The Central Islamic Council of Thailand (CICOT)’s new regulation bans children under the age of 17 from marriage. The new regulation would be announced to all mosques on today, Wisut Binlateh, director of the coordination centre for the Sheikhul Islam Office and a senior member of the Islamic Council, told the online Benar News. Wisut also said that the Sheikhul Islam of Thailand Aziz Phitakkumpon, who also chairs CICOT, had given his approval for the new regulation in late November.
Panadda Isho, legal specialist at the Southern Border Provinces Administrative Centre (SBPAC), also told Benar News that SBPAC would translate the new regulation into Bahasa Melayu and publicise the information through seminars.
The new regulation ensures local mosques cannot grant permission for marriages involving anyone aged under 17 unless an Islamic court gives permission or the parents sign a document approving the marriage at the provincial Islamic committee office or at the local police station, Panadda told Benar.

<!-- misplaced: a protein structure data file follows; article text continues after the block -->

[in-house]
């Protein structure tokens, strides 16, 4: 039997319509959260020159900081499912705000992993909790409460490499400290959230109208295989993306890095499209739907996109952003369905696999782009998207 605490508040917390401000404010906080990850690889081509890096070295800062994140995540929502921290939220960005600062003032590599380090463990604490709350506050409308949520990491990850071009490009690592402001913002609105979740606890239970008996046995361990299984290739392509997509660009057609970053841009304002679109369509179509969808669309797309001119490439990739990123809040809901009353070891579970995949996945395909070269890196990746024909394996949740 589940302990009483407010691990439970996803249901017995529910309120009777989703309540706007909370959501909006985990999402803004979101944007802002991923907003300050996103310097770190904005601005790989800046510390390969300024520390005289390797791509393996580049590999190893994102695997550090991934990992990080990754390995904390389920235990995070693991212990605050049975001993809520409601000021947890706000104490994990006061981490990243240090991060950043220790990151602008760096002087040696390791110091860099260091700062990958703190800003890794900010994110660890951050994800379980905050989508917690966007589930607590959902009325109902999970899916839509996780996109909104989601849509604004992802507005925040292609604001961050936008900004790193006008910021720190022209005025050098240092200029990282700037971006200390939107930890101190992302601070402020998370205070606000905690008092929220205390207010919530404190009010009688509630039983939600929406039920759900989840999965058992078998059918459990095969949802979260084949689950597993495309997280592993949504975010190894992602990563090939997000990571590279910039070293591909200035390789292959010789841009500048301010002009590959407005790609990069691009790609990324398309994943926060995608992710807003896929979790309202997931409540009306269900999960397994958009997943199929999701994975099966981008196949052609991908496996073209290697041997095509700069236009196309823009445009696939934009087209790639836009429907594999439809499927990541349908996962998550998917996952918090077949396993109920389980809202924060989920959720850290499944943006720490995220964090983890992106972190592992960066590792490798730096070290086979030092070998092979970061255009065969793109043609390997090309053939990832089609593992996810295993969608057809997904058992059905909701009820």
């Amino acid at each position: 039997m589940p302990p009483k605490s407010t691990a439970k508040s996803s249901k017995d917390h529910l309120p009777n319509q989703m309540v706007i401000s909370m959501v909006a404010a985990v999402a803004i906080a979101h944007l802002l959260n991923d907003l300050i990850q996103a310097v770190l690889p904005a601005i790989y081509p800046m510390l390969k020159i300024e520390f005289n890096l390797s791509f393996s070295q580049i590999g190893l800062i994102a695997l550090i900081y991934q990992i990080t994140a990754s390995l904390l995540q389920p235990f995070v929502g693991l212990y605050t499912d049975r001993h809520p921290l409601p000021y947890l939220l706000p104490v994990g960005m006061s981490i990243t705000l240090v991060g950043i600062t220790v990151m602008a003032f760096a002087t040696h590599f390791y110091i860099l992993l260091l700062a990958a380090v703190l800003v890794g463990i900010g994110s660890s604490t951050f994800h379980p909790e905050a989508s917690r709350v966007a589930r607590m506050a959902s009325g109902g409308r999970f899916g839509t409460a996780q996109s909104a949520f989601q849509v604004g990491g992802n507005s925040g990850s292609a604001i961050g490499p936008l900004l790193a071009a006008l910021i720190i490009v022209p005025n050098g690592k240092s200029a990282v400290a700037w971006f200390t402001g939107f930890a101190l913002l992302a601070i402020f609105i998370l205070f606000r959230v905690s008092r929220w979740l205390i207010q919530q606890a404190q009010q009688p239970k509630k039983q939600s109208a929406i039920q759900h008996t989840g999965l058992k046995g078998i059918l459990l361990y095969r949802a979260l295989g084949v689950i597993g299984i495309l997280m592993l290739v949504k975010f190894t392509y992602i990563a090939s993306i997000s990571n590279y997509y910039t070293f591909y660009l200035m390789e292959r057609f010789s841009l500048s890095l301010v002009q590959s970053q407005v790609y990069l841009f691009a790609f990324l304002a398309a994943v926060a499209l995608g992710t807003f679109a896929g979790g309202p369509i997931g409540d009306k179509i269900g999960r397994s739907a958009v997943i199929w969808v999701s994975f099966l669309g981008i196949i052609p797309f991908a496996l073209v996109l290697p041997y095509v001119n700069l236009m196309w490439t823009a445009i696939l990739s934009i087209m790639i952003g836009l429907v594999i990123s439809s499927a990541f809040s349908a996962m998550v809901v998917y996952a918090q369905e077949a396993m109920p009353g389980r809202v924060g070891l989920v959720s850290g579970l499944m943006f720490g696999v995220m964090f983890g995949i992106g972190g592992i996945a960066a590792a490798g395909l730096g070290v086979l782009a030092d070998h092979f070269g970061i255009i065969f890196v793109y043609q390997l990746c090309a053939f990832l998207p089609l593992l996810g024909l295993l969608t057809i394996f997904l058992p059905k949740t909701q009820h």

A special sub-committee was also set up to consider marriages involving children younger than 17, and give the green light if the marriage benefits the spouses. One of the three committee members must be a woman with knowledge of Islamic laws and she must be in charge of questioning and interviewing the girl.
The historic move ends a widespread practice in the southern Muslim-majority provinces where girls were married off by poor parents with the permission of the local mosque once the girl had started menstruating.
In the southern provinces of Pattani, Yala, Narathiwat and Satun, Islamic law were used in place of the Civil Code for family matters and inheritance. The law does not specify the minimum age for marriage unlike the Civil Code, applied elsewhere in the Kingdom, which has set the minimum age at 17. The loophole allowed many Malaysian men to take much younger girls as wives from Thailand, and local imams benefited monetarily from the loopholes, activist Sanphasit Koompraphant previously told The Nation.
National Human Rights Commissioner Angkhana Neelapai-jit, meanwhile, said the Islamic Council’s move was not enough. Without penalties set for violators, the regulation is more like “asking for cooperation,” she told The Nation.
Published : December 13, 2018
By : KORNRAWEE PANYASUPPAKUN THE NATION